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by Chimene Van Gundy

by Bruce Kellogg


e’ve looked at a lot of reasons mobile homes are making a well-deserved comeback. Indeed, we may witness the underdog become the superhero in more than just our own floundering economy.  For some, mobile homes have become the answer to affordable living. However, they are also the solution for those who are starting a business, need to reduce person- al overhead, or need to put more money into their family instead of being “house poor.” Maybe you are the person who wants to travel or who wants to spend more time doing activities with your family. Currently, one in three Baby Boom- ers are turning to manufactured housing (mobile homes) for their housing needs. Therefore, if you need an argu- ment to bolster your belief, here are a few typical misconceptions and their counterarguments.  MISCONCEPTION #1 Mobile homes are not real estate investments; they are merely personal property. Ah, you’re dating yourself, dearie.

Prior to 1976, a mobile home could not be considered “real” property. Now mobile homes can easily be converted into “real” property when tied into a land parcel. The process is uniform and can be outlined in detail under the Uniform Manufac- tured Housing Act. Also, the stan- dards in building quality changed in the industry as well. Due to these changes in standards, the mobile home industry has changed the ability for more Americans to get “quality affordable housing.” Mobile homes are affordable housing with almost limitless potential. MISCONCEPTION #2 Mobile home values will only depreciate. Have you heard that mobile homes are just higher dollar car payments? They only lose value. Research shows that the majority of mobile homes gained value; they did not depreciate. In a lot of markets, mobile homes have appreciated in value. In fact, as long as they are structurally sound, mobile homes can be renovated for pennies on the dollar compared to

traditional houses. If mobile homes only depreciate in value, why are so many inves- tors scrambling to buy them? A whopping 22 million Americans live in manufactured housing (mobile homes), and they are recession-proof. I do believe I will continue to “hang my hat” in this asset class. Are you ready to get started? If so, contact us at https://mobilehome- for more information on mobile home park investments. •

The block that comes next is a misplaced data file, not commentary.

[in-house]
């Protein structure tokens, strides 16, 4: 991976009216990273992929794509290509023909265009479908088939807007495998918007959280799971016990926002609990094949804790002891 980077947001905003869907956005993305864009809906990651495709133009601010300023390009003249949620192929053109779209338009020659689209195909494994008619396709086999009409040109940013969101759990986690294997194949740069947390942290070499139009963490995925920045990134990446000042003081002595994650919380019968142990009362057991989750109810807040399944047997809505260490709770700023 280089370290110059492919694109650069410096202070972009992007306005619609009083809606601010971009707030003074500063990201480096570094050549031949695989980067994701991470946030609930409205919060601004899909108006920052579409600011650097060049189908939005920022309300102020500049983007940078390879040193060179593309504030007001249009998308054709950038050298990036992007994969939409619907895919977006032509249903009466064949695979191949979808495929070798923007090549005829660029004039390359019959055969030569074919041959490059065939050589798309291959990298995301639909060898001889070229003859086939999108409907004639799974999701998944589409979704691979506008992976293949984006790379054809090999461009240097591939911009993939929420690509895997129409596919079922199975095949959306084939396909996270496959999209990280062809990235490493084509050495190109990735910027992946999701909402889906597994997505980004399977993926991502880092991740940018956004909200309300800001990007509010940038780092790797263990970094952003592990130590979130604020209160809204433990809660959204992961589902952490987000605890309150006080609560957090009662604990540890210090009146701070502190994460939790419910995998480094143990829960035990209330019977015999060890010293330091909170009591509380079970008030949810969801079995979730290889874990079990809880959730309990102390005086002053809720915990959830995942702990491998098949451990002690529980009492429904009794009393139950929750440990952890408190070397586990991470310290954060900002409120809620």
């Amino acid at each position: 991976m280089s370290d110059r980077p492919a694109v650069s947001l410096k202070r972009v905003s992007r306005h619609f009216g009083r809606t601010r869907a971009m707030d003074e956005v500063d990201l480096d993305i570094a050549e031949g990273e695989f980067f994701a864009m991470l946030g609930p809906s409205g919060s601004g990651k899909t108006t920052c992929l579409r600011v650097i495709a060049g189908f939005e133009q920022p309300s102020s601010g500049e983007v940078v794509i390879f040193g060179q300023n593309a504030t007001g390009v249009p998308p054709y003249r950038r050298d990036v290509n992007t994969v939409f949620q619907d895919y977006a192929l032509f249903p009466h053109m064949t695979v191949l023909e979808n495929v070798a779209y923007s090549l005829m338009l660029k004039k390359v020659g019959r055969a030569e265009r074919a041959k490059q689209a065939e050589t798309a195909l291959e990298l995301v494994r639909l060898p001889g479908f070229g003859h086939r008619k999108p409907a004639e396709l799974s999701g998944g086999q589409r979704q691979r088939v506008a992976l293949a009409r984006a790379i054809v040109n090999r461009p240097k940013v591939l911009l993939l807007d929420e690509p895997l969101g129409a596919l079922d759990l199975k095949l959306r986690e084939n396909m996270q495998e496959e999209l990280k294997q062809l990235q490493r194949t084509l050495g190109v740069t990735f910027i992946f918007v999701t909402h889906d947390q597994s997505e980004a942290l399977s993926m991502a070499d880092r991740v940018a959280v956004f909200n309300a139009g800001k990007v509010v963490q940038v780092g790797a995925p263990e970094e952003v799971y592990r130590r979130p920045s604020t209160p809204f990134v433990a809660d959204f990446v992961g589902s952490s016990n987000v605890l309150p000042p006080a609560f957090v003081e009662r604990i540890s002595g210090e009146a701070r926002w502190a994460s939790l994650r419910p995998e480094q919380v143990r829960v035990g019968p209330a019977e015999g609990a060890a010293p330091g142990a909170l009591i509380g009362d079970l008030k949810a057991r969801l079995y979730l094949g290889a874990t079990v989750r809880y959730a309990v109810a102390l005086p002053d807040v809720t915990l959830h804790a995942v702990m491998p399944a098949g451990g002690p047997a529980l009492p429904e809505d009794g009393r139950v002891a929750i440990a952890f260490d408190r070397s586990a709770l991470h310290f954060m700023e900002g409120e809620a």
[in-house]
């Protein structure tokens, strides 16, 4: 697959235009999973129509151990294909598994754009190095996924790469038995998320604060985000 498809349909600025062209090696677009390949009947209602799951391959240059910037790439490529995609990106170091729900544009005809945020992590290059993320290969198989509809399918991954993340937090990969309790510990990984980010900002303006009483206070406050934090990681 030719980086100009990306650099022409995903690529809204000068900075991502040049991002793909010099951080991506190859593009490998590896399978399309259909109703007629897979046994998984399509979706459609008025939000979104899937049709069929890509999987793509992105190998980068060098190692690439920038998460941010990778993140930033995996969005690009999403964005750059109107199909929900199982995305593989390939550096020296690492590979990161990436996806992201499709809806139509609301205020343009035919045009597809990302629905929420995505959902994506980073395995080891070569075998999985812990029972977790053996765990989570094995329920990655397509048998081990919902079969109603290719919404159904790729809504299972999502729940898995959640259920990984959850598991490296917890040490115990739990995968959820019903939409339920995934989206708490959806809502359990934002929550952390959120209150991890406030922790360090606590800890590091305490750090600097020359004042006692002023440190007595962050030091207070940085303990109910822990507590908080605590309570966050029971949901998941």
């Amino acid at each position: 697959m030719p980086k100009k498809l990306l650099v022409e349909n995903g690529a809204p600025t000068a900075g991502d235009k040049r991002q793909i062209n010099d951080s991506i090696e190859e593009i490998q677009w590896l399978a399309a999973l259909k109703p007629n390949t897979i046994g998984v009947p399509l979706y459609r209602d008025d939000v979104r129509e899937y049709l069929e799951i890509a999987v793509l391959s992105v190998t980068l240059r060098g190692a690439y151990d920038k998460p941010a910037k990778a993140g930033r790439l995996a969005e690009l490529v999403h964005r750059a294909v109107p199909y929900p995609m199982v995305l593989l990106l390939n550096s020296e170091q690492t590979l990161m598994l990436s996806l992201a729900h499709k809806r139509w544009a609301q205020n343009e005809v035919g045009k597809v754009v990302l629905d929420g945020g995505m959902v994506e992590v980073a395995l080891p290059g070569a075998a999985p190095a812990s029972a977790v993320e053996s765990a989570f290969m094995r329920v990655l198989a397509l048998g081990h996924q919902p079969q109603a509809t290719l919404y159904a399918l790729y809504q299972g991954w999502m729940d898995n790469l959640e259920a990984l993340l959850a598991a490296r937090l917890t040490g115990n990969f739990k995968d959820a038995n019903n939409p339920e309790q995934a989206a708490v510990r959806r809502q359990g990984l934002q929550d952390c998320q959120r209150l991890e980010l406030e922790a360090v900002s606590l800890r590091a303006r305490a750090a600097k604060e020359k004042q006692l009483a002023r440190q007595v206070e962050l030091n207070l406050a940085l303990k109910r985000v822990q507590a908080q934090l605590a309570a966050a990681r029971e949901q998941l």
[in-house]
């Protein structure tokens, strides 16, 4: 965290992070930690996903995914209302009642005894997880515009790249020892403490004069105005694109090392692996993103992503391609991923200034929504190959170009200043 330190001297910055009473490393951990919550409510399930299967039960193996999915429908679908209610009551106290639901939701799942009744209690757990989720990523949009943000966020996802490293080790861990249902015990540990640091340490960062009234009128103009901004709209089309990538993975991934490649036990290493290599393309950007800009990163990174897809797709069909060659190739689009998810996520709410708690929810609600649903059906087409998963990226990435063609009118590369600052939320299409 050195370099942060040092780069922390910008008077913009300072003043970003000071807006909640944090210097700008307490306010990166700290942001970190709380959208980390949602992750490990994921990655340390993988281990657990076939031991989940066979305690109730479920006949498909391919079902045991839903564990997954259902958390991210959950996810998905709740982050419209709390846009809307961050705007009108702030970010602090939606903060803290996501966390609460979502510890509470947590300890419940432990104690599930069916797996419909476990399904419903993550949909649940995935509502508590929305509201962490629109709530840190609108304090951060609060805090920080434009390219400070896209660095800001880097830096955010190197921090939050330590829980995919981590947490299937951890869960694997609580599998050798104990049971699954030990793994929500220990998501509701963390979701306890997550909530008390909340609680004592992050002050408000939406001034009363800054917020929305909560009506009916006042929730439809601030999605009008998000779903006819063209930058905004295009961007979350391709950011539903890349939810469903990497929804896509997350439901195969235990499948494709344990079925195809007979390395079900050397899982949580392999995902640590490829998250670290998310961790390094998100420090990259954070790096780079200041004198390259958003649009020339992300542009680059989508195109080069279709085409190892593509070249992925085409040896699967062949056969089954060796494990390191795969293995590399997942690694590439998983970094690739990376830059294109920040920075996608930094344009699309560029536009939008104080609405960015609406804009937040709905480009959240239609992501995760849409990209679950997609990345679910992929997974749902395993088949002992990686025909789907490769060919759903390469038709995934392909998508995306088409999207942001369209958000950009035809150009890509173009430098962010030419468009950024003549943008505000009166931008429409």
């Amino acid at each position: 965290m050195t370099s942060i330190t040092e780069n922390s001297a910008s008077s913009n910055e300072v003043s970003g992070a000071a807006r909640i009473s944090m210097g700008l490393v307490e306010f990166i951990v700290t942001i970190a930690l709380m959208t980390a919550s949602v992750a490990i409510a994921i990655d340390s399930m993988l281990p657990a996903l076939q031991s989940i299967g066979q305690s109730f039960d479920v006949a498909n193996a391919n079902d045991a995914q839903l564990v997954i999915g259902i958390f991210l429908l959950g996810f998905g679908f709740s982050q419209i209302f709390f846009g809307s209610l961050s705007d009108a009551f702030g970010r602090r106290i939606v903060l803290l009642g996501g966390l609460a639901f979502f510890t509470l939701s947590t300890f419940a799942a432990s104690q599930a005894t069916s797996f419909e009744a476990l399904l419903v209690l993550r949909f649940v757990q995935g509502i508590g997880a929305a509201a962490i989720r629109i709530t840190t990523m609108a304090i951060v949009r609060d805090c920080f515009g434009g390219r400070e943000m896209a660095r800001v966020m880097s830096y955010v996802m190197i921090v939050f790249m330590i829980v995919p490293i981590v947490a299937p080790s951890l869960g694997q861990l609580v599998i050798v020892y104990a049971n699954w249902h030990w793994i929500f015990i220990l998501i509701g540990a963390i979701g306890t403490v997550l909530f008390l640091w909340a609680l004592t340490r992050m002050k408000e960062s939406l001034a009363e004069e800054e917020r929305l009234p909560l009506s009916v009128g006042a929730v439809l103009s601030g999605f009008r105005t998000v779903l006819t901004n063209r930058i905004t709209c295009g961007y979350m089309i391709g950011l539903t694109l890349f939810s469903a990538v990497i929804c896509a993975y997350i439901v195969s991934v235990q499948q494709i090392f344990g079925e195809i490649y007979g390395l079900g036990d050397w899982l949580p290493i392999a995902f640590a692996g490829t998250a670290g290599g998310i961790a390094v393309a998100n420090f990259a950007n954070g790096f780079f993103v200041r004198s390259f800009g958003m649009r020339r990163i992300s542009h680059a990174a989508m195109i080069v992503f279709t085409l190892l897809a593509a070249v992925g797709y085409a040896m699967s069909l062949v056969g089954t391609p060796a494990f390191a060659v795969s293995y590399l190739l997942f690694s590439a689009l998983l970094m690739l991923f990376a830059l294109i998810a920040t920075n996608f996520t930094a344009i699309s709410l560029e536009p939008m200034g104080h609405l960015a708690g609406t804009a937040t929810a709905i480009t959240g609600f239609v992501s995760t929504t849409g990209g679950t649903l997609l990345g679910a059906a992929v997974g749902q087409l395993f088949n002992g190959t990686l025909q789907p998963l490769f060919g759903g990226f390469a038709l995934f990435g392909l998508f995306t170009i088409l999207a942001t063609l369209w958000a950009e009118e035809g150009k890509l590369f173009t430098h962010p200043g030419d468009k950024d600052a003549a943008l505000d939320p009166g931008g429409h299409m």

hen a loan default occurs, un- fortunately, it is usually grad- ual. One month a payment is missed, then another month. Then you’re thinking about the consequences of foreclosing: costs, lost income, prop- erty damage, possible bankruptcy, repossession. Besides foreclosing, there are two alternatives: #1 Deed-in-lieu-of foreclosure, where the borrower voluntarily deeds the property back. (See the July issue of Think Realty Magazine for more on this topic.) #2 A Loan “Workout.” If the borrower’s nonpayment is temporary, due to job loss for example, and the borrower had been reliable, it’s best to defer all or part of the missed pay- ments and add them to the loan after payments resume. A written Loan W

nent, for example, if they are incarcer- ated or deported, then foreclosing is necessary. You have no choice.

sure” online and see what vendors pop up. Interview a few by phone, and make a selection. When you go to their office, you will need to bring a few things: 1)  The original note (A copy will not do.) 2)  The mortgage or deed-of- trust document (A copy will do since this document is recorded.)

TYPES OF FORECLOSURES There are two types of foreclo- sures, depending upon the state where they take place. Twenty states provide for only judicial foreclosure, which involves filing a lawsuit in court in order to recover a property. These take months, and even years. They are also usually expensive because attorneys are involved. Seven states provide for only trustee sale foreclosures, where title is held in trust, and the trustee conducts the foreclosure in the event of a default. All other states provide for both methods, with the trustee sale being the most economical and expedient.

3) Payment records

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Chimene Van Gundy is the mother of five children, and she runs and manages five different companies. She is known as the "The Mobile Home Millionaire" and “Queen of Mobile Homes” because

Bruce Kellogg has been a Realtor ® and investor for 38 years. He has transacted about 800 properties in 12 California counties. These include 1-4

units, 5+ apartments, offices, mixed-use buildings, land, lots, mobile homes, cabins, and churches. Mr. Kellogg’s biography is included in Marquis Who’s Who in America – 2019. Mr. Kellogg is available for consulting with syndication, “turnkey”, joint-venture, and other property purchasers and note investors nationally, and other consulting assignments. Reach him at or (408) 489-0131.

she has fixed, flipped, and wholesaled more than 400 units to date in four years and in 11 states. She currently owns 20 mobile home parks and has tak- en her business international by rehabbing mobile homes in Ireland, where they are called “Holiday homes.” Chimene is on a mission to preserve the “last frontier of affordable housing for the U.S.” and is currently teaching others how to use these “little boxes that spit out cash” to change their lives and live the life of their dreams through her mobile home millions platform.

Modification Agreement will be needed. (The recorded “security

GETTING STARTED Since foreclosure procedures vary by state, simply search “Foreclo-

document” —mortgage or deed-of- trust — will not need to be changed.) If the borrower’s default looks perma-

32 | think realty housing news report :: august / september 2019

thinkrealty . com / hnr | 33

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